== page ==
Credit Card Legislation to Be Implemented Early?
Credit Card Companies Accused
In the past few days, two U.S. senators have in effect accused credit card companies of gouging their customers. First up, last Thursday, was Senator Mark Udall (D-Colorado), and he was followed on Sunday by Senator Charles “Chuck” Ellis Schumer (D-New York).
Both spoke out in support of a new bill, the Expedited CARD Reform for Consumers Act, which was introduced by Mr. Udall, and which–if passed–would bring forward the date on which credit card regulation under the Credit Card Accountability, Responsibility, and Disclosure Act (Credit CARD Act) is going to become law.
Credit Card Legislation Failing Consumers
According to Senator Udall’s statement:
The Credit CARD Act was set to take effect in February of 2010 to give the credit card industry ample time to update their computer systems and implement the new, consumer friendly policies.
Instead, credit card companies have taken the time to game the system and get rate hikes in under the wire. As a result, millions of responsible credit consumers have been victimized by unfair rate increases and dishonest practices.
Credit Card Rates Up
In their remarks, the two senators both cited work carried out by the Pew Charitable Trusts’ Safe Credit Cards Project. Between December 2008 and July 2009, the Project monitored the deals advertised by America’s 12 biggest card companies, which between them account for some 90 percent of the nation’s credit card debt.
It found that the median annual percentage rate (APR) on offer in July was between 13 and 20 percent higher than that available in December.
Credit Card Terms Tougher
But higher credit card rates isn’t the only issue facing consumers according to the Pew Project. In evidence to a congressional subcommittee earlier this month, Nick Bourne, who manages the project, said:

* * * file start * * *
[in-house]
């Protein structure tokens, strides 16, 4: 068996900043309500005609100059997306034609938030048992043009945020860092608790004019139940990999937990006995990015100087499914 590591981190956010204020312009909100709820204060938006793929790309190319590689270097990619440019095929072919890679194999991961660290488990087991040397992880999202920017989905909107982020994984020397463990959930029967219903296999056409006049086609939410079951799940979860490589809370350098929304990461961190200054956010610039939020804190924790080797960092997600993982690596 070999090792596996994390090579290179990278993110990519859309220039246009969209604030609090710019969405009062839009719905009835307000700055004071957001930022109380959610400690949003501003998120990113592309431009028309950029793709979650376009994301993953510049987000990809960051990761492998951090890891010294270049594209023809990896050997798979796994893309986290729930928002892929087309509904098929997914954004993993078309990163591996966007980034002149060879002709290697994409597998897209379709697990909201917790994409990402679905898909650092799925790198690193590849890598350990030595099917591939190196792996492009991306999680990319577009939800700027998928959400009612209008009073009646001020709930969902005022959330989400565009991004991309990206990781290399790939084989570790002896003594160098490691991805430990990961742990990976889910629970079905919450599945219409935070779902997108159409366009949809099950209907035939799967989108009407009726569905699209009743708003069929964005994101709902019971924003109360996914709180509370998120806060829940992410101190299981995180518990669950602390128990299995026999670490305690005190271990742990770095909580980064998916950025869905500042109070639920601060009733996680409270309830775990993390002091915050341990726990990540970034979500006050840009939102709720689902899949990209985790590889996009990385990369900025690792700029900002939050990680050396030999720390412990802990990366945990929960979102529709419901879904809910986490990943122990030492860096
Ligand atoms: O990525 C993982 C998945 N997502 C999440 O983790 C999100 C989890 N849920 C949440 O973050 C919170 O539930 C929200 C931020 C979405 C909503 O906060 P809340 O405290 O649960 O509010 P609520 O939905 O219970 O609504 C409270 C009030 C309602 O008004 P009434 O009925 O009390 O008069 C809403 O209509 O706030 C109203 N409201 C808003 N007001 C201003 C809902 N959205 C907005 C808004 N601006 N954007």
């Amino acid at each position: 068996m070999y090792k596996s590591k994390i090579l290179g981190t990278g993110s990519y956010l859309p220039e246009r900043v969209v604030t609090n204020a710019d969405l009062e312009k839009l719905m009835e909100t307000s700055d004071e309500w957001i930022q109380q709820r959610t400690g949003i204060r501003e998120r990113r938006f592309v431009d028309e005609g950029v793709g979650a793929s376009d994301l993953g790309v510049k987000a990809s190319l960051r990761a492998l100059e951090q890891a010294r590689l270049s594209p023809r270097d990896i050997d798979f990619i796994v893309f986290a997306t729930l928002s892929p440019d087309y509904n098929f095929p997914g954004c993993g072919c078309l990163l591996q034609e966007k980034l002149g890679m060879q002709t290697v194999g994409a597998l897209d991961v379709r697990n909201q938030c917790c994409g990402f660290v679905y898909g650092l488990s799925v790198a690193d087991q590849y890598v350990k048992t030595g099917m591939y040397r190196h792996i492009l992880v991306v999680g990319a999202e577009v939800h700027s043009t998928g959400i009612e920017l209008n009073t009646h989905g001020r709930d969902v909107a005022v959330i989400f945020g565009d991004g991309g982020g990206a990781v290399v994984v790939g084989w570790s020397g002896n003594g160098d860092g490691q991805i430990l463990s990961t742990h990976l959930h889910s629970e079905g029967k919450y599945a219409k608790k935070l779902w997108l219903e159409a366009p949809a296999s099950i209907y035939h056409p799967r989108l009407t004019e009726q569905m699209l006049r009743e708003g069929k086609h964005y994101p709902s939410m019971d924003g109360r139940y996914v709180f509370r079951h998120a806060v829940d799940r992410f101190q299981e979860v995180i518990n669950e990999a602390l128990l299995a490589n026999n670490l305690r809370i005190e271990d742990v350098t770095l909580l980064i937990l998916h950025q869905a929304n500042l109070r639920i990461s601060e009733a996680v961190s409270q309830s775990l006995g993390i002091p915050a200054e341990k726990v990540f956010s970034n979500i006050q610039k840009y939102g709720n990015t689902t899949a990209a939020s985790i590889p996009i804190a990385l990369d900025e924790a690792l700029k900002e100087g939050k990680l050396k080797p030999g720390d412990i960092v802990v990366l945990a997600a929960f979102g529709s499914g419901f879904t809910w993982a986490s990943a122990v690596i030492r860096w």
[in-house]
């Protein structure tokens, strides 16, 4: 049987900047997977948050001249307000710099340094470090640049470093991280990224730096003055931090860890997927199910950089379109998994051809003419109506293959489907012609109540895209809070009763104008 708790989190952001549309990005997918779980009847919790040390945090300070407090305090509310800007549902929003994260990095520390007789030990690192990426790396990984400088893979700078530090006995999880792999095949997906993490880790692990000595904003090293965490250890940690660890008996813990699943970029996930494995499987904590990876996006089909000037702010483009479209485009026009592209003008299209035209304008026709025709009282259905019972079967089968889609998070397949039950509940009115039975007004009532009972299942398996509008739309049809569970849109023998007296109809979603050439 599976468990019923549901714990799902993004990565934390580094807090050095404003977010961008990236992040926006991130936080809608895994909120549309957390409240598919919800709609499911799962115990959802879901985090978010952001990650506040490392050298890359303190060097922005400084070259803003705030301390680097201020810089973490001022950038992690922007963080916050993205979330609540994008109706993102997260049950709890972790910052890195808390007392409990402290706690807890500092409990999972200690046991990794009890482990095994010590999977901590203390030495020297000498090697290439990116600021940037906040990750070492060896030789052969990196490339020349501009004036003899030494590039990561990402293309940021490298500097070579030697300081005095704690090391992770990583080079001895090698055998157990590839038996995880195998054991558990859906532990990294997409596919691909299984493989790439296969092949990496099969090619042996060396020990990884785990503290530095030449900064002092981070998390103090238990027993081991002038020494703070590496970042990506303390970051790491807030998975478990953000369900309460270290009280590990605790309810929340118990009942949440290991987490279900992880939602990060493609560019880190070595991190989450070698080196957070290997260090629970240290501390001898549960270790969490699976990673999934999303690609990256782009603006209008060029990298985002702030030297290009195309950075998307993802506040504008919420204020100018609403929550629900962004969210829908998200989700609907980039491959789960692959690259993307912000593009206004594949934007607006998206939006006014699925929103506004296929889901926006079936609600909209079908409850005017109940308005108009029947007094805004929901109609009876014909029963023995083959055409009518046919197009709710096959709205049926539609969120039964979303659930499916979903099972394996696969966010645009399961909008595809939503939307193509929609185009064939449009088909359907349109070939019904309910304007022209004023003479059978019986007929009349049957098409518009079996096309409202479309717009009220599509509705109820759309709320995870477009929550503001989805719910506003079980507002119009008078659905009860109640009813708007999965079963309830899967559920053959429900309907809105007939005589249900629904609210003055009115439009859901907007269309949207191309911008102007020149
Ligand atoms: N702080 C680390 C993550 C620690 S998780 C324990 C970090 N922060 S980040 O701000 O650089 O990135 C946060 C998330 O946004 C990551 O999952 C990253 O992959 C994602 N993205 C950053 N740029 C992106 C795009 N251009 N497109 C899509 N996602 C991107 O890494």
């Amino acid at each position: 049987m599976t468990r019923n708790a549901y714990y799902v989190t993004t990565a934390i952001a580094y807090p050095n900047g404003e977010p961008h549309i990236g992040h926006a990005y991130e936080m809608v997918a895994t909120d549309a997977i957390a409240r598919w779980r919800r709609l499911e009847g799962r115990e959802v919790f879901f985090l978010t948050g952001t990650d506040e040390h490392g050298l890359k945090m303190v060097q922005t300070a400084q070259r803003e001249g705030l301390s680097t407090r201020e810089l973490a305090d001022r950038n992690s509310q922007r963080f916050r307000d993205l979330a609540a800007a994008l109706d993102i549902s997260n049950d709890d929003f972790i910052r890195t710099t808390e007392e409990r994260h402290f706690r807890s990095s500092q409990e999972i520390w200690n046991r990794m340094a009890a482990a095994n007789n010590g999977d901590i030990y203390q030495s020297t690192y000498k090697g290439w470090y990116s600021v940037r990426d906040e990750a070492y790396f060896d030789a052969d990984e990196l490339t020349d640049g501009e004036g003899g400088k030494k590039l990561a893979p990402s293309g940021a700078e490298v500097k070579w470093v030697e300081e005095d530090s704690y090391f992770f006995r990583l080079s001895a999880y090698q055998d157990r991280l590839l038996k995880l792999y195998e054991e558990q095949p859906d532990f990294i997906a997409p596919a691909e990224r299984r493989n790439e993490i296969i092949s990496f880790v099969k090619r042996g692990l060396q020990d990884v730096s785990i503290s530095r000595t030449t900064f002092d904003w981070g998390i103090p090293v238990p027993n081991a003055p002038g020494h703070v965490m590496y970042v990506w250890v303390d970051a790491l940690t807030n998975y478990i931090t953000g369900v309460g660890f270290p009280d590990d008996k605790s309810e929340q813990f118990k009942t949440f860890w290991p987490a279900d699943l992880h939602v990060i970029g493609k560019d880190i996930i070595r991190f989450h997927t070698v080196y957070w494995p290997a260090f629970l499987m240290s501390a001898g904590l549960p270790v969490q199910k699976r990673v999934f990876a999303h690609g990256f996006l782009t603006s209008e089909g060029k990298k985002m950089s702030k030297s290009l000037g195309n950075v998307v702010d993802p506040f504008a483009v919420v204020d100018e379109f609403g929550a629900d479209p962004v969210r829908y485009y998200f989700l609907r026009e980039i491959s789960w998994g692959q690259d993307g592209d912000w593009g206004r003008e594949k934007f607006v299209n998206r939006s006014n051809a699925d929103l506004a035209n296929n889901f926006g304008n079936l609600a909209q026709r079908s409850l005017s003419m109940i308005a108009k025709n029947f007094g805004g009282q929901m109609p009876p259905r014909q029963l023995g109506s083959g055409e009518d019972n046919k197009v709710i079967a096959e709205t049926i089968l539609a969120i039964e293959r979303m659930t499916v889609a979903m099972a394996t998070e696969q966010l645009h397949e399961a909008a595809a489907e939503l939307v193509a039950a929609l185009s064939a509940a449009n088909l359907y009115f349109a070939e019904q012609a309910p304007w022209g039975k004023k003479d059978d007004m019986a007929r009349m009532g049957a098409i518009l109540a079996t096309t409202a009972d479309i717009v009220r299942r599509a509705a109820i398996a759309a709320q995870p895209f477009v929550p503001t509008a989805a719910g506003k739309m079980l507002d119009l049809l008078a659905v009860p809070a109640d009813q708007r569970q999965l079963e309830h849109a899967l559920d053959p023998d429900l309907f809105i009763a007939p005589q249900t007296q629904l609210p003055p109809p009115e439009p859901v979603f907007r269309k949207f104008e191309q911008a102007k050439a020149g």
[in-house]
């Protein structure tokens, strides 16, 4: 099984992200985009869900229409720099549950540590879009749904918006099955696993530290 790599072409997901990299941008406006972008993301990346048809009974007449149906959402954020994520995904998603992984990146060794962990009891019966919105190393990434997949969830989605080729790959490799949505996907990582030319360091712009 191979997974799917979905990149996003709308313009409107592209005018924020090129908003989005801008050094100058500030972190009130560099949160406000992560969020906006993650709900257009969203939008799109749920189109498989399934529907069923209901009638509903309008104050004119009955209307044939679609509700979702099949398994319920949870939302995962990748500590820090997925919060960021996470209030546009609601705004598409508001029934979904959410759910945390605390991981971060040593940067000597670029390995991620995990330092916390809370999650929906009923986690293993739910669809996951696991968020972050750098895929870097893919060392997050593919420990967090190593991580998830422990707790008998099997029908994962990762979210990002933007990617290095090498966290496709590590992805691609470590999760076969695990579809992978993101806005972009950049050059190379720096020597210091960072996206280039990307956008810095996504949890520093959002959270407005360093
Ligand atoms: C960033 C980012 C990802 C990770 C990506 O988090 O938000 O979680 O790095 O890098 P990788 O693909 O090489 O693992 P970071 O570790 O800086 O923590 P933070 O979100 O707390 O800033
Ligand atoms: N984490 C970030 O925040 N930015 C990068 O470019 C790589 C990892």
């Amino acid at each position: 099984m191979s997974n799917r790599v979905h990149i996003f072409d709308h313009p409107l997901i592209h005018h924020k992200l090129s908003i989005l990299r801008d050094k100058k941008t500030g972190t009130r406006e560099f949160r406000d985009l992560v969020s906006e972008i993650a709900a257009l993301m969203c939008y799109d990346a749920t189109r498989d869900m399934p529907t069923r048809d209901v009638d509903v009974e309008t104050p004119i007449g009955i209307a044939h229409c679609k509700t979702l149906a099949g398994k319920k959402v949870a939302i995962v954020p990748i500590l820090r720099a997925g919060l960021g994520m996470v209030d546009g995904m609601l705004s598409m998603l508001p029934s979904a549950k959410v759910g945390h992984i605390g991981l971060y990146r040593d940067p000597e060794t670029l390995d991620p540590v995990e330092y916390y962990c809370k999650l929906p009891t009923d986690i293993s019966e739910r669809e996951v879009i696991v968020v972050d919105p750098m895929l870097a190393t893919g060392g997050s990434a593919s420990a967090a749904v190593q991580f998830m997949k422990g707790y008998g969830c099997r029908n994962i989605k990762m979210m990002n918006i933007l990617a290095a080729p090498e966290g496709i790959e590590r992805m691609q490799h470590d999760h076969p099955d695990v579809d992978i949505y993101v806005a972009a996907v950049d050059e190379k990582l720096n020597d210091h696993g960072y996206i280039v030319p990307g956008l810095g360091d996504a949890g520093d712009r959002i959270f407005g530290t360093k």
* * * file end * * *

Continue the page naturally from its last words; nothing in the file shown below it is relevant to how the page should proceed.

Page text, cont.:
Since passage of the Credit CARD Act, the situation has only become worse for cardholders. Americans remained exposed to widespread practices that the Federal Reserve deemed “unfair and deceptive,” and a variety of hefty penalty charges.
The Credit CARD Act of 2009 includes many important new consumer protections that are not currently scheduled to take effect until 2010. Until then, banks may continue to raise rates on outstanding balances, impose what the Federal Reserve called “hair trigger” penalty repricing, apply payments in a way that maximizes interest costs and charge unrestricted overlimit fees.
Our latest research shows that practices labeled “unfair or deceptive” by the Federal Reserve – practices at the core of the consumer protections provided in Title I of the Credit CARD Act – remain widespread, with some policies worsening since our December 2008 study.
Among the least fair practices that Nick Bourne and his team uncovered were penalties for late payments and exceeding credit limits, which appear disproportionate.
This column plans to revisit those issues soon.
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